I think enabling students to solve a wide range of mathematics problems should be our most important goal in mathematics teaching. I believe all children can learn how to add, subtract, multiply and divide if we use what we have learned about how people develop mathematical proficiency, and I believe they should learn these basic computations. I believe it is equally important, however, that they know when to use which operation in real situations they will encounter. I believe that technology is an important tool for doing lengthy calculations and for allowing students to learn mathematics through tools they might not otherwise use, such as graphing calculators that let students see functional relationships or calculators and computers that let students explore number patterns or organize data. I think mathematics teaching should include much more than computation, so that students also can use geometry to analyze the physical world (as many other countries emphasize), use statistical processes to organize and understand information (of increasing importance with the amount of information we receive every day), and use the symbolic tools of algebra to make generalizations and deductions.
Sometimes schools, teachers, and students lack the kind of technology I think is important. In my life as a teacher here in Burkina Faso, we don't even have enough textbooks for every student, let alone technology, and there are so many students in every class (60 to 100) that it is impossible for every student to receive individual attention. Implementing what I believe in this environment is truly challenging. Nevertheless, even here, teachers are working to improve the system by emphasizing realistic, sometimes complex, problems in a direction similar to the direction I see in the United States and in other countries around the world.
Ici on parle français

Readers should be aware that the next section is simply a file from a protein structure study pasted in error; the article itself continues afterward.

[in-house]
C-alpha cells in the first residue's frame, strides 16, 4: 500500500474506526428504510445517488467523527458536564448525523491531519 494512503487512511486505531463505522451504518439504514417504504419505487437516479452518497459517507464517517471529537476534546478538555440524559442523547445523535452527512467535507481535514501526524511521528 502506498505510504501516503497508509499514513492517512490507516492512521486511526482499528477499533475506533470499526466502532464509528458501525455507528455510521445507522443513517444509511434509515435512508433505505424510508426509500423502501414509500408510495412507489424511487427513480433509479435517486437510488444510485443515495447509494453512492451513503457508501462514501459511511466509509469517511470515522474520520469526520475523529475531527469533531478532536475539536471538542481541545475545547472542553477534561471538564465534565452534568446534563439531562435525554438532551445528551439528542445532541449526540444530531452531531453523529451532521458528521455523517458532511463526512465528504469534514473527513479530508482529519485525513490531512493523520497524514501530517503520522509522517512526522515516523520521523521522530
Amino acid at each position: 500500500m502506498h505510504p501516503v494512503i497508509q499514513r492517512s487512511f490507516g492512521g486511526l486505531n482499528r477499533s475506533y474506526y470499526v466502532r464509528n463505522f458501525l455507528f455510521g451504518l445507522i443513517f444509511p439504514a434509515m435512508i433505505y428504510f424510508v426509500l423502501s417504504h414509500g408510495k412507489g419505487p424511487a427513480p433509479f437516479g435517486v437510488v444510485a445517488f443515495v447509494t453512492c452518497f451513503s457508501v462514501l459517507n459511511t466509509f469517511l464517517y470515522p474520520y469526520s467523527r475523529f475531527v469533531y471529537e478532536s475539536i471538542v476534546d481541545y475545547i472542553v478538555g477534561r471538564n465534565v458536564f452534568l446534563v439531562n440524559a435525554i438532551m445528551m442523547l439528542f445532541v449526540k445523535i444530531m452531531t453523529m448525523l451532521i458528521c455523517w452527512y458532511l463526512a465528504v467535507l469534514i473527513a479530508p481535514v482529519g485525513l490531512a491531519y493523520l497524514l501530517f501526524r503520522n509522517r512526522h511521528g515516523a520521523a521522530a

Burkina Faso is part of French-speaking West Africa. I teach math in French to students whose first language is one of the many local languages spoken in Burkina. In addition to speaking French (which is their second or third language), most of my students speak Mooré, the language of the Mossi group. In my spare time, I am trying to learn to speak a little Mooré.
Fellow Peace Corps Volunteers
There are approximately 80 Peace Corps volunteers currently serving as teachers and community health volunteers in Burkina Faso. I frequently see about 10 volunteers from this region, since my house is a central gathering point with electricity and showers (cold but convenient).
Friends and families of my fellow Burkina Faso Peace Corps volunteers may want to check out some of the photos in the 'Fellow PCVs' section of this site. Be sure to see all the linked pages.
Let me know your impressions of, or suggestions for, this site. Thanks also for letting me know if any links are outdated or inappropriate.
Send email to: firstname.lastname@example.org
Return to Top of Page
|By hauwa on Monday, September 29, 2003 - 10:29 am: Edit Post|
like to know more
|By Ben (126.96.36.199) on Monday, March 29, 2004 - 5:12 pm: Edit Post|
I want to meet some colleagues who teach English as a Second Language, to share experiences and tips.
Visit my site at http://www.eslbf.5u.com
|By Lungi (pool-70-17-119-57.res.east.verizon.net - 188.8.131.52) on Friday, December 03, 2004 - 10:55 am: Edit Post|
I have been looking online for a list of all NGOs in Ouaga, but cannot find one.
Could you help me?
|By nicolekambou (dsl-205-162-233-161.prkn.ctsiok.net - 184.108.40.206) on Wednesday, January 11, 2006 - 8:58 pm: Edit Post|
This Nicole Kambou former Teacher in Peace Corps Burkina Faso. I leave In OK and is studying to become a nurse. I just want to congratulate you for the efforts you put in your website and all the values and respects you have for my country.
Love and prayers
|By Anonymous (cache-mtc-ae06.proxy.aol.com - 220.127.116.11) on Friday, June 29, 2007 - 8:02 pm: Edit Post|
Do you know Rebecca Hedges, Peace Corp volunteer who arived this month to teach?